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I’m Paula López Herrera

Conference interpreter, translator, language lover and with a zest for helping others.

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Today, November 20th, is Conference Interpreter’s Day.  This day, in 1945, marked the beginning of the Nuremberg Trials and is for this reason why I have written this post.

We conference interpreters and all other members of our industry, such as translators, proofreaders, transcreators, editors, and so on, understand the importance of our job. But what about other people? Do they understand it?

Maybe people don’t understand it because we always work in the shadows, or so they believe, because we all know that the interpreter’s location varies depending on the mode of interpreting.

Appearances can be deceiving

Although interpreting may seem like a simple task, it isn’t. The brain of an interpreter has often been compared to the astronaut’s brain. Because several processes are going on simultaneously, interpreting is considered an extremely cognitively complex endeavour.

  1. Listen to the original speech in a language.
  2. Understand it.
  3. Analyse the information.
  4. “Peel” the message. In this post, you’ll discover what I mean by “peeling the message.”
  5. Keep the inside of the message.
  6. Express it in another language.

And all this within seconds.

Interpreting is not a natural task

We human beings aren’t used to speaking and listening at the same time. And, to make matters worse, we must listen not only to the speaker but also to ourselves to ensure that the target language we are speaking is proper and we do not sound like infants learning to speak.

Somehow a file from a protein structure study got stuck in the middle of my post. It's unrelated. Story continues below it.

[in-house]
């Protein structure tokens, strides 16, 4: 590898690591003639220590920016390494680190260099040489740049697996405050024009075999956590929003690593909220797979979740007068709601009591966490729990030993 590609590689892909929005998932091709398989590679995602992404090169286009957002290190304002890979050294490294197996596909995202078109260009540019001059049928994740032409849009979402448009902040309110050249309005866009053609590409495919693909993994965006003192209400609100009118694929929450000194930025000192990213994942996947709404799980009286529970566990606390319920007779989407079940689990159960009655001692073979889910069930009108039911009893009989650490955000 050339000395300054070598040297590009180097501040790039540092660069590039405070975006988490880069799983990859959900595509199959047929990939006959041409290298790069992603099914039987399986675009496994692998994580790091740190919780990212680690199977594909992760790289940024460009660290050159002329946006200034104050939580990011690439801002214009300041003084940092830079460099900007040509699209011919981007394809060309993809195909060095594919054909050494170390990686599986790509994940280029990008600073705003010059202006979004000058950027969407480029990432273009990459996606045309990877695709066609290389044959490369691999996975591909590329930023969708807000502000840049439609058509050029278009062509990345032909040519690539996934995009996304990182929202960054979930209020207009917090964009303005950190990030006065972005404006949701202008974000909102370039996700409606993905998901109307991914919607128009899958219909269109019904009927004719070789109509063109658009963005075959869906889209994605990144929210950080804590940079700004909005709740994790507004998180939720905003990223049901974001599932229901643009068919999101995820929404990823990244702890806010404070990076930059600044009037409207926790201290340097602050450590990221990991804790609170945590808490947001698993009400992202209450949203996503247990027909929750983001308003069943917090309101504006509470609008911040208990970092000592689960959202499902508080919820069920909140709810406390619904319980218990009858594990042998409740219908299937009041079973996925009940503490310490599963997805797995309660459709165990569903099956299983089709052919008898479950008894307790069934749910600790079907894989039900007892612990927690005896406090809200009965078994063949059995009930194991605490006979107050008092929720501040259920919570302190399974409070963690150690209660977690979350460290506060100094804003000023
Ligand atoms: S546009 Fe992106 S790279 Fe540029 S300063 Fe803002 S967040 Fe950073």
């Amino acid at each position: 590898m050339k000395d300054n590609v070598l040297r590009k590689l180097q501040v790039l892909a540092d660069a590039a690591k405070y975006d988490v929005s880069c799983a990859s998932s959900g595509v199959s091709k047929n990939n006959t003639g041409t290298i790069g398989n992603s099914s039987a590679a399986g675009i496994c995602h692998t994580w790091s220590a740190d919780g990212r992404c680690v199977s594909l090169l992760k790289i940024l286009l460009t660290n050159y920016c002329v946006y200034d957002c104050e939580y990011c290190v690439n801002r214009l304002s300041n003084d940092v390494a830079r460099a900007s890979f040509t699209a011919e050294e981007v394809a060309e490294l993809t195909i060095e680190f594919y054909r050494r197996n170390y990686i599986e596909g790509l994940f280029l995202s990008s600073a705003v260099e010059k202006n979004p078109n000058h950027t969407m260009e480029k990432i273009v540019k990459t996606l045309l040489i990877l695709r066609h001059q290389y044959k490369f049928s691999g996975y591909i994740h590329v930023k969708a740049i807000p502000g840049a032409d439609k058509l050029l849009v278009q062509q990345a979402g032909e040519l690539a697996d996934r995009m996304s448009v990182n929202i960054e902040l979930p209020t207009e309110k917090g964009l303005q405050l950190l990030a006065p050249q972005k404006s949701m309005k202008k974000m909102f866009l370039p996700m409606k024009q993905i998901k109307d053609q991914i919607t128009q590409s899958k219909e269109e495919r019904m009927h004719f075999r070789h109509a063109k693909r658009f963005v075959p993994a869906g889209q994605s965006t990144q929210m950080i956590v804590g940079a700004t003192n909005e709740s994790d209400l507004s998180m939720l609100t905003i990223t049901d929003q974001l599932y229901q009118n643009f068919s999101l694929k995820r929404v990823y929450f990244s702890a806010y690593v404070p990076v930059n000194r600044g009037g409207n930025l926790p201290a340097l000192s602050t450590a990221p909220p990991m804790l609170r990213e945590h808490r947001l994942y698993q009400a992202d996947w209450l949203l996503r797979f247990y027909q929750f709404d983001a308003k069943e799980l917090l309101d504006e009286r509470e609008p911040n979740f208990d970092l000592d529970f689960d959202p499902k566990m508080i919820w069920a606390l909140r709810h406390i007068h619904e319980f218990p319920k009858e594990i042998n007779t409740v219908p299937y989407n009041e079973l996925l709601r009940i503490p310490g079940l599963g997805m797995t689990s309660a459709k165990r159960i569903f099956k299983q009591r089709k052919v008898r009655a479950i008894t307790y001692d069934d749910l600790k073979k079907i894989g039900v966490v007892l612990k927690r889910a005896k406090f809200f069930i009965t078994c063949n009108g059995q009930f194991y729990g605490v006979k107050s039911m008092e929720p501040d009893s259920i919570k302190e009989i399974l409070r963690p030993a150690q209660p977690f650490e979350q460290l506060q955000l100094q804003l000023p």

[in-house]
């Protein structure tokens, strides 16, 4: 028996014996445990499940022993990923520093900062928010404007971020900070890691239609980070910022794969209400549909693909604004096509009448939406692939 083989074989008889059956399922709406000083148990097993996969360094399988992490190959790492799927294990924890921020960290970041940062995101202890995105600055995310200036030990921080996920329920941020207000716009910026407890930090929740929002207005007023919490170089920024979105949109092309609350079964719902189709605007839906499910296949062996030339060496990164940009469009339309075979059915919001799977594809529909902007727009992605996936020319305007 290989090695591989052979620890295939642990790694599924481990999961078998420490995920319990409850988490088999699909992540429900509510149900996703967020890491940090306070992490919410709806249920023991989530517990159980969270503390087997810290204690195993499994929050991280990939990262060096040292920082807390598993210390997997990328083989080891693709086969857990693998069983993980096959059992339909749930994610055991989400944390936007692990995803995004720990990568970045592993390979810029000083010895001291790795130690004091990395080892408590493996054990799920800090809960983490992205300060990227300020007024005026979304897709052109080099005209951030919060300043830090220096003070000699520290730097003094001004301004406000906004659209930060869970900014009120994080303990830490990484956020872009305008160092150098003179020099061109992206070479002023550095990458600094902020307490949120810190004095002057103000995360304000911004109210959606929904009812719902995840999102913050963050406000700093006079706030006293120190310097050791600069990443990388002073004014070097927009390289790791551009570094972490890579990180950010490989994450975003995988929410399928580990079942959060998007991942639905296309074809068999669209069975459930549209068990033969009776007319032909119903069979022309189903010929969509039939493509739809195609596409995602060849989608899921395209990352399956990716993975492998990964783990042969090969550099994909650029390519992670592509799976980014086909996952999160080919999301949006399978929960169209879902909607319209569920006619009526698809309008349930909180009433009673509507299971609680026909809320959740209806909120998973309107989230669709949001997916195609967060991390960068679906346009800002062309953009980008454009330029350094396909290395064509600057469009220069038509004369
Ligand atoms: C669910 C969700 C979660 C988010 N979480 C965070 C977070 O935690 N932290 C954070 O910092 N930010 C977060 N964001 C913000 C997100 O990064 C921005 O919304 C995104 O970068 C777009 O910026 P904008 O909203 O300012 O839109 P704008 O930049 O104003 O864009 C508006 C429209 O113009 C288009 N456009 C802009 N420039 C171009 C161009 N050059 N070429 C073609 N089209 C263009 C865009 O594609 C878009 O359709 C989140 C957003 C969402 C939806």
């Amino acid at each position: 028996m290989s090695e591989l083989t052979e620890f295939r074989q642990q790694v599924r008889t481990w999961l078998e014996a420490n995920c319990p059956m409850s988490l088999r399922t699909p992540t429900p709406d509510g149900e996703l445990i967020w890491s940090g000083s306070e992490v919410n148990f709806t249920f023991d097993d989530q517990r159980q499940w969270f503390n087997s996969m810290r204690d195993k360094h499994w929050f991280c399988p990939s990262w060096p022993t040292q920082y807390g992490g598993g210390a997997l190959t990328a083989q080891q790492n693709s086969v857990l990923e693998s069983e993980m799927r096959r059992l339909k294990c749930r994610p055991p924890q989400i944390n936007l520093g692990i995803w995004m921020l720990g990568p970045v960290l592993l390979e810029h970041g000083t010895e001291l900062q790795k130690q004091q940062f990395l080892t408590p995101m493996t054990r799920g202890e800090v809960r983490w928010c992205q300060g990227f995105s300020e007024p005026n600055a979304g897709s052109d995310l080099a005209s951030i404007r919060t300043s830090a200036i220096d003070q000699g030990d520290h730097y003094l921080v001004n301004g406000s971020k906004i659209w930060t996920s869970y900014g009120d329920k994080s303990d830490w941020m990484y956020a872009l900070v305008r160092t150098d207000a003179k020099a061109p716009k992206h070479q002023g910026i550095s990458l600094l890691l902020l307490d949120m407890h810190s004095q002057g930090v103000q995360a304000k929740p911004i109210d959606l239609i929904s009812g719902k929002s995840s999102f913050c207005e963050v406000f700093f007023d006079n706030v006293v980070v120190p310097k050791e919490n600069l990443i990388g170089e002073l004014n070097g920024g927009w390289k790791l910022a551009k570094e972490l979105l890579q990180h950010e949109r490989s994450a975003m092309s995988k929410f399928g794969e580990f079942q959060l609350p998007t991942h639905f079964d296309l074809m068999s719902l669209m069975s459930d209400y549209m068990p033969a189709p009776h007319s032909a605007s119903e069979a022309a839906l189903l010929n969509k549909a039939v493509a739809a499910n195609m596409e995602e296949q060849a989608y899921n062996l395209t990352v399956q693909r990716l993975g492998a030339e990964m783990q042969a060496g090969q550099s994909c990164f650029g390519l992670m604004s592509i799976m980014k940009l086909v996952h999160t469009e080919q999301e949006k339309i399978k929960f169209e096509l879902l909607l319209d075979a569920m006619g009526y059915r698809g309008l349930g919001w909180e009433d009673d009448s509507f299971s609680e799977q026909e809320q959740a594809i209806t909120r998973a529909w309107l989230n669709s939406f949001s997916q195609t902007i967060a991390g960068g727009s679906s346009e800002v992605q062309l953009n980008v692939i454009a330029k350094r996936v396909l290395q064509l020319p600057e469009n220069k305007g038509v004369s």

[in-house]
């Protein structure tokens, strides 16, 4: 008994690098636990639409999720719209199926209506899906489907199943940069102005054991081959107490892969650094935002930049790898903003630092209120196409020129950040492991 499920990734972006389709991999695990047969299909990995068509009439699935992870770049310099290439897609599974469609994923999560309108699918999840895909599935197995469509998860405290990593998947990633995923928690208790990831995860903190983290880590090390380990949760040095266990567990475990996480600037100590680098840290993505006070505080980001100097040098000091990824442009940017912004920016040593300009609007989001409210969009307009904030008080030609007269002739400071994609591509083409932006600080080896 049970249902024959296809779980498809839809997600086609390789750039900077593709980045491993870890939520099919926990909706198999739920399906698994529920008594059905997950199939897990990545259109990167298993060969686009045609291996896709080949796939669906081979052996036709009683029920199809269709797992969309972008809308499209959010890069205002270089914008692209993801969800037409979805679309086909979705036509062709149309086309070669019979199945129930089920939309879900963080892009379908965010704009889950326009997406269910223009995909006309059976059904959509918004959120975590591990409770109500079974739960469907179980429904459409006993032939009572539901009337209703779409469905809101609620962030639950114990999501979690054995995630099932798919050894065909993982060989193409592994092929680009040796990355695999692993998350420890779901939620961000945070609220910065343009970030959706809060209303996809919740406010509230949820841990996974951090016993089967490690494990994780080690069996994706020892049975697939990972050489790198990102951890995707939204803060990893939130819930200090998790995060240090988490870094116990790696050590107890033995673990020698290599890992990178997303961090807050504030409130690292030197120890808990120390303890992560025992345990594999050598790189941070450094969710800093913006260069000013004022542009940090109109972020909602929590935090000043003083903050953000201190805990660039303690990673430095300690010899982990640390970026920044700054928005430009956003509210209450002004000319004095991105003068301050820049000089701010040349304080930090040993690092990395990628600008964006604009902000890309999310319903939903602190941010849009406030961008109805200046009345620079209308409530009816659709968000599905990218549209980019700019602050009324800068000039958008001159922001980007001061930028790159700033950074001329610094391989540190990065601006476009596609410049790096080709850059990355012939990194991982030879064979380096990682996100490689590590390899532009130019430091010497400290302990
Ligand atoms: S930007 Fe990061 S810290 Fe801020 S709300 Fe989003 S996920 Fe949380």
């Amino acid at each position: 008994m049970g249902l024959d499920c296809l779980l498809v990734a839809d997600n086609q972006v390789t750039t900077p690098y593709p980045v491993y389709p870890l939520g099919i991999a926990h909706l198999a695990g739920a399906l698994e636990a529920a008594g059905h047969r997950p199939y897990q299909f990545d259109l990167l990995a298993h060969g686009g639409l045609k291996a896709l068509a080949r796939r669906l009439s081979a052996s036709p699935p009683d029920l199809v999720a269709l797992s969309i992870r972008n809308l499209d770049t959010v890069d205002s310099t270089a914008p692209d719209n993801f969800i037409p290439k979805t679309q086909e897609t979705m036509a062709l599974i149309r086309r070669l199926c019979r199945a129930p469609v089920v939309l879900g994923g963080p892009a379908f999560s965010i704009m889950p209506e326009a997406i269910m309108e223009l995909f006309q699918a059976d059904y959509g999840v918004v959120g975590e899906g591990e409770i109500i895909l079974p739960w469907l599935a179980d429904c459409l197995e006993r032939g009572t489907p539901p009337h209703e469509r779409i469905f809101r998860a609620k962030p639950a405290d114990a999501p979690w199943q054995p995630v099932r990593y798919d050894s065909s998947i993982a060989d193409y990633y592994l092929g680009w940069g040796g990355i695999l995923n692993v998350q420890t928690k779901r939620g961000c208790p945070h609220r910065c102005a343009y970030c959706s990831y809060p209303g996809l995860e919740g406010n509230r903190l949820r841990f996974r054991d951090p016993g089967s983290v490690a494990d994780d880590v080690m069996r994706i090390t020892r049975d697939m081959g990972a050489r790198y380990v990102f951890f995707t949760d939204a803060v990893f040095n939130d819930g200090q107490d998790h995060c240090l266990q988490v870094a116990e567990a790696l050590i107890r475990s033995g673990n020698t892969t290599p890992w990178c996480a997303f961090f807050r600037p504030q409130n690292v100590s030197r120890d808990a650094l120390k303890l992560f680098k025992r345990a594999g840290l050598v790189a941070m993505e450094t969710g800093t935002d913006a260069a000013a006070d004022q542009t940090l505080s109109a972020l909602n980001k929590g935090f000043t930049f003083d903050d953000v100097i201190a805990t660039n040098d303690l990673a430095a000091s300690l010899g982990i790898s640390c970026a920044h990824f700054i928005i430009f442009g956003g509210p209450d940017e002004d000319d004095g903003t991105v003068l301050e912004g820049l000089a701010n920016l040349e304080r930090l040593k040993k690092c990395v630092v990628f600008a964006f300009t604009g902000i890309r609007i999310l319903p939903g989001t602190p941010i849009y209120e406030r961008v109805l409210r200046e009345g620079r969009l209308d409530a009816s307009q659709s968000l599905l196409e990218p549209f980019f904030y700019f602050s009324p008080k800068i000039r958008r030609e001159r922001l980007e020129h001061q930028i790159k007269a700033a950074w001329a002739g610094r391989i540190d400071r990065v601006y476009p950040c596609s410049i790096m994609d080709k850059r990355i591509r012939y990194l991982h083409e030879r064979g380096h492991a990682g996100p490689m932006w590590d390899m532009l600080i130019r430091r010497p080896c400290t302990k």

No one will pay you what you’re worth

Nobody will pay us what we’re worth. When we send a quote to a client, it’s common for it to appear excessive. And they often will try to lower prices and haggle over the quote.

Our responsibility is to open our clients’ eyes and make them see the reality of this profession and all the effort and work that goes into it. We already know that if you organise a conference with participants from different parts of the world who do not speak the same language, communication will be impossible without the help of an interpreter, no matter how prestigious these attendees are. Only if you value yourself will others value you.

“IT IS NOT OUR ABILITIES THAT SHOW US WHO WE TRULY ARE; IT IS OUR CHOICES.”

ALBUS (PERCIVAL WULFRIC BRIAN) DUMBLEDORE

I chose to be a conference interpreter; I was the only one in my class to do so, and I couldn’t be happier that I did.

Happy Conference Interpreter’s Day!

Are you looking for an interpreter for your events, congresses, sessions or conferences? Take a look at my services.

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